Labour leader Jacinda Ardern and National leader Bill English have gone head to head in the first TV leaders debate.
The pair clashed over a range of issues in the TV1 debate moderated by Mike Hosking, especially over tax cuts and housing.
The latest 1 News Colmar Brunton poll released just an hour ahead of the debate put Labour ahead of National for the first time in a decade.
The first ring of steel came when Ms Ardern raised the issue of house prices.
"Housing affordability is the worst we've seen in such a long time ... we've had the worst home ownership in 60 years," she said.
Mr English said that was "not true".
Ms Ardern asked him if a $150,000 deposit for a home in Auckland was acceptable.
She then had to defend her party's plan to set up a committee to consider bringing in a capital gains tax.
"I'll give you the values that I'm going into this review with," she explained.
But Bill launched into the first zinger of the night: "People can't go shopping with your values. They need to know what impact removing their tax deductions is going to have."
People on the average wage would be $1000 a year worse off under Labour, he said.
The debate then turned to the economy.
"Productivity in New Zealand has grown pretty well," Mr English said, but Ms Ardern hit back.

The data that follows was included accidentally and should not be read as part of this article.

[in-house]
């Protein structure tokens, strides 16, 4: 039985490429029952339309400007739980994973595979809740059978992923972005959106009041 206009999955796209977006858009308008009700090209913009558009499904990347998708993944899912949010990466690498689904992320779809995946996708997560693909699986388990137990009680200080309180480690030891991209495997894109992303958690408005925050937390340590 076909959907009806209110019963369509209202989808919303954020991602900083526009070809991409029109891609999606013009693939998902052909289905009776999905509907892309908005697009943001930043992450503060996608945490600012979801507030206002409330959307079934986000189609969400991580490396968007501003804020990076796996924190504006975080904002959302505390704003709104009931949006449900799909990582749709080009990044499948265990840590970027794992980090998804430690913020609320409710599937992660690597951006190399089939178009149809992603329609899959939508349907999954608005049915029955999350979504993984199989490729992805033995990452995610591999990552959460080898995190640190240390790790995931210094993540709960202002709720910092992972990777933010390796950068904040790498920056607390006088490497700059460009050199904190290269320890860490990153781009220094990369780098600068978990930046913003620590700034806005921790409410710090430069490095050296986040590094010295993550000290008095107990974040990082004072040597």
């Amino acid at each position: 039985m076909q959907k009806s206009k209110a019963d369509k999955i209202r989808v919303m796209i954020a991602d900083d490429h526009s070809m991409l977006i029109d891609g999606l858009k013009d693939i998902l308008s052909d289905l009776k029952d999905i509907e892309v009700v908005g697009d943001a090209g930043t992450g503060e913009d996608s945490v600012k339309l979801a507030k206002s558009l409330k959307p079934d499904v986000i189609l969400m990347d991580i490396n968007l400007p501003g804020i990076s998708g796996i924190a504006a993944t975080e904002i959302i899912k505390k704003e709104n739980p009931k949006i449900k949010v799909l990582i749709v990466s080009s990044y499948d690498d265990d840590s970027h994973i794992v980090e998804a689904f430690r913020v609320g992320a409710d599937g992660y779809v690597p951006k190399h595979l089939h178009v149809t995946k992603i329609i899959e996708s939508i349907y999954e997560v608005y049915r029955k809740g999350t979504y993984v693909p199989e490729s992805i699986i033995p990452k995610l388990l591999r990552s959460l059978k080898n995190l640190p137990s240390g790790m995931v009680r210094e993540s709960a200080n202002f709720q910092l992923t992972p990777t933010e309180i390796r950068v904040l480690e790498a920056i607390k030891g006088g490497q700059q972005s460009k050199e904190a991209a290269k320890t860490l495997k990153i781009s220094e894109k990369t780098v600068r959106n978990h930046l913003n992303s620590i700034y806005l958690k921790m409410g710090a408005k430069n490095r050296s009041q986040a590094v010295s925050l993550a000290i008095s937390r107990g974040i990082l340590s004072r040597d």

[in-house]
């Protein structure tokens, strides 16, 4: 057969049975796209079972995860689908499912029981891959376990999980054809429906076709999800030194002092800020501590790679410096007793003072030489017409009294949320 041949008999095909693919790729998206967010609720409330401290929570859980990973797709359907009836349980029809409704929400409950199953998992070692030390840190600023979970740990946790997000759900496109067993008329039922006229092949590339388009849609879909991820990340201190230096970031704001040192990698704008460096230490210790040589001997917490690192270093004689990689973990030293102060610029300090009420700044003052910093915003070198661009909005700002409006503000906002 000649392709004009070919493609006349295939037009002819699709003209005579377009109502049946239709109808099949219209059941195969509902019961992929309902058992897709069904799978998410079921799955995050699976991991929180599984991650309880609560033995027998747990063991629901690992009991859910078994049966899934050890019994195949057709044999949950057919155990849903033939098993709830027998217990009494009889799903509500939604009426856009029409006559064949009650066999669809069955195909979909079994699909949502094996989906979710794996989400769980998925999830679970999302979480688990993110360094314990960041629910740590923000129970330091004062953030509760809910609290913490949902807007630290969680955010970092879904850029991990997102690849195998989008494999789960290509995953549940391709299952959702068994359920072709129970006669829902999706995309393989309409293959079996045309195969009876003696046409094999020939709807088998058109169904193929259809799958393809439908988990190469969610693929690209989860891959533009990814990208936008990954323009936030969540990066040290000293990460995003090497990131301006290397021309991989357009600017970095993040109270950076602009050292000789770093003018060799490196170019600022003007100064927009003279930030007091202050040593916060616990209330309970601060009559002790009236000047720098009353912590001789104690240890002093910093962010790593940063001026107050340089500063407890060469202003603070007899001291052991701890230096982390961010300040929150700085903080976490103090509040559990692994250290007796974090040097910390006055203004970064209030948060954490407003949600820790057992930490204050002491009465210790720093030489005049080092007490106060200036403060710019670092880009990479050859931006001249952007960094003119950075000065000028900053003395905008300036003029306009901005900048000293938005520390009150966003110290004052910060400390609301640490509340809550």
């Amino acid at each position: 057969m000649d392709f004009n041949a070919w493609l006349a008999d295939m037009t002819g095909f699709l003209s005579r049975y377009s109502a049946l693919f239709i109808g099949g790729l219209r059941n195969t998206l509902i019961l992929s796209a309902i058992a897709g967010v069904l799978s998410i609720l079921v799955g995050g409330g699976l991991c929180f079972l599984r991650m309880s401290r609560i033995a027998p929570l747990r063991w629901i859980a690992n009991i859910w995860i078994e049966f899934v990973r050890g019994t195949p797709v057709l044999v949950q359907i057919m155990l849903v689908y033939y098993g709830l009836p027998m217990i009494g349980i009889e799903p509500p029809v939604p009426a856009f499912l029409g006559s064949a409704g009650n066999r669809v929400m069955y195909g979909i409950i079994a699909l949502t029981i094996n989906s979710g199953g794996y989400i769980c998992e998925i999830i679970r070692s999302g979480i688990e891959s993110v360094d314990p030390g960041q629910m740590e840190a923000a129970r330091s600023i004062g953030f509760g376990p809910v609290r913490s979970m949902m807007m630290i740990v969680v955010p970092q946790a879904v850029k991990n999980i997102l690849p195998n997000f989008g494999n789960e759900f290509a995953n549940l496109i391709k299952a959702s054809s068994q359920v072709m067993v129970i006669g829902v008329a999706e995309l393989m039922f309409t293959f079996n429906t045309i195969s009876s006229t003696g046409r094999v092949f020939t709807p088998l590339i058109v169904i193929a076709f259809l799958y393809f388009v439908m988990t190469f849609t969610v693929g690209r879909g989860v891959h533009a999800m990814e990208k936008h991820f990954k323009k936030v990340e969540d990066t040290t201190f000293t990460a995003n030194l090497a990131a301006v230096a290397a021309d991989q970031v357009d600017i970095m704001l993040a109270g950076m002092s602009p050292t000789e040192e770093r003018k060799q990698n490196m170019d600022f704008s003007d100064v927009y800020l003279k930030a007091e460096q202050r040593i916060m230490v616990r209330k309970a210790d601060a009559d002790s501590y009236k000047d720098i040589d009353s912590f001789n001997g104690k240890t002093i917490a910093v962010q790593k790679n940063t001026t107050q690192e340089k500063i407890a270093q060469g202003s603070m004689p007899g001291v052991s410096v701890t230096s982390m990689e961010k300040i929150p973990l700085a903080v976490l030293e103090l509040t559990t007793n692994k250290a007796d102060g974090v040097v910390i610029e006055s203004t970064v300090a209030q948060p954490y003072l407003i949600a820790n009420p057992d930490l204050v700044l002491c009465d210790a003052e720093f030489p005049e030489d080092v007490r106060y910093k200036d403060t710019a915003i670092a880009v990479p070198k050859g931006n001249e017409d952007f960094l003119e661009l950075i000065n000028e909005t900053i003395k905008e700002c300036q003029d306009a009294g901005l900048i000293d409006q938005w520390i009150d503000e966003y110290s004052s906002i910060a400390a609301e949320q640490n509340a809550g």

"Productivity is flat lining at best."
When it came to medicinal cannabis the pair had 30 seconds to a explain whether their government would legalise it for medical use.
Ms Ardern said she "didn't need 30 seconds because, yes, absolutely".
Mr English was less certain.
"Cannabinoid products still needed to go through the proper process," he said.
On the issue of immigration the pair were also split, with Jacinda Ardern saying a Labour government would reduce the number of migrants coming to New Zealand from 70,000 by about 20,000-30,000 a year.
Mr English queried who would build the houses and work the farms if that happened.
"Someone has to pick the kiwifruit, someone has to milk the cows and someone has to drive the trucks," he said.
Ms Ardern said the problem was that most were going to Auckland, not the regions.
"My question is, is every one of those migrants getting a decent shot at life?"